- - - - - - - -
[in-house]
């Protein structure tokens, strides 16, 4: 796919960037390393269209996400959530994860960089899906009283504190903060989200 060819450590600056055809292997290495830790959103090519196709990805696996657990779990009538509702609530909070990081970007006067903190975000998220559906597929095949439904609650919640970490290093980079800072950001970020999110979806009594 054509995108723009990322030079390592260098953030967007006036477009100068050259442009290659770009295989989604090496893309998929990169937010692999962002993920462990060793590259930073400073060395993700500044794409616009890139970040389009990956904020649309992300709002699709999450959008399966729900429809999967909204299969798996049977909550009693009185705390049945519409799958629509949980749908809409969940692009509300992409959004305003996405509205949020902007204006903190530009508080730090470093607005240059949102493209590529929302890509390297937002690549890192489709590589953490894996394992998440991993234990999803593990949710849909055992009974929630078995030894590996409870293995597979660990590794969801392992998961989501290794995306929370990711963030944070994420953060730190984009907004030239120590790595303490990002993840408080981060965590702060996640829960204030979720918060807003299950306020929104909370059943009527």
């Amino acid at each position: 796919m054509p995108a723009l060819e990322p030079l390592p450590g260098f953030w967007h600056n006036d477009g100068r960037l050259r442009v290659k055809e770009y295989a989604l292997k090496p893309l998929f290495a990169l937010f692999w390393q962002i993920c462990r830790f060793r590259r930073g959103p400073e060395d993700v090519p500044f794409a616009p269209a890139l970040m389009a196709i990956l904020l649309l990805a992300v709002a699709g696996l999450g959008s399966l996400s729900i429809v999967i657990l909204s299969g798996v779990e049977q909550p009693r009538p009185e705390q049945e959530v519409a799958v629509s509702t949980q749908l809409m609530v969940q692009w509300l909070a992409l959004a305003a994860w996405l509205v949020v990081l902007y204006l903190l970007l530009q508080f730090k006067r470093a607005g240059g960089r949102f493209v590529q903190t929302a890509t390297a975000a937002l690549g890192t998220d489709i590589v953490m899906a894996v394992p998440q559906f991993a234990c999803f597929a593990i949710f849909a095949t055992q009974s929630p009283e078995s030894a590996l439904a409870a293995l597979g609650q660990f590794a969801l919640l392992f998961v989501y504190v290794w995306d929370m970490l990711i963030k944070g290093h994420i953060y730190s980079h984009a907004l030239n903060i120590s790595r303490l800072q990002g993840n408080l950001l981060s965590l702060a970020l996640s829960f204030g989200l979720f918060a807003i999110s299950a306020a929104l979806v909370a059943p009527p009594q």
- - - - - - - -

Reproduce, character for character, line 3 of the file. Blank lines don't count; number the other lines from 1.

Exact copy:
């Amino acid at each position: 796919m054509p995108a723009l060819e990322p030079l390592p450590g260098f953030w967007h600056n006036d477009g100068r960037l050259r442009v290659k055809e770009y295989a989604l292997k090496p893309l998929f290495a990169l937010f692999w390393q962002i993920c462990r830790f060793r590259r930073g959103p400073e060395d993700v090519p500044f794409a616009p269209a890139l970040m389009a196709i990956l904020l649309l990805a992300v709002a699709g696996l999450g959008s399966l996400s729900i429809v999967i657990l909204s299969g798996v779990e049977q909550p009693r009538p009185e705390q049945e959530v519409a799958v629509s509702t949980q749908l809409m609530v969940q692009w509300l909070a992409l959004a305003a994860w996405l509205v949020v990081l902007y204006l903190l970007l530009q508080f730090k006067r470093a607005g240059g960089r949102f493209v590529q903190t929302a890509t390297a975000a937002l690549g890192t998220d489709i590589v953490m899906a894996v394992p998440q559906f991993a234990c999803f597929a593990i949710f849909a095949t055992q009974s929630p009283e078995s030894a590996l439904a409870a293995l597979g609650q660990f590794a969801l919640l392992f998961v989501y504190v290794w995306d929370m970490l990711i963030k944070g290093h994420i953060y730190s980079h984009a907004l030239n903060i120590s790595r303490l800072q990002g993840n408080l950001l981060s965590l702060a970020l996640s829960f204030g989200l979720f918060a807003i999110s299950a306020a929104l979806v909370a059943p009527p009594q």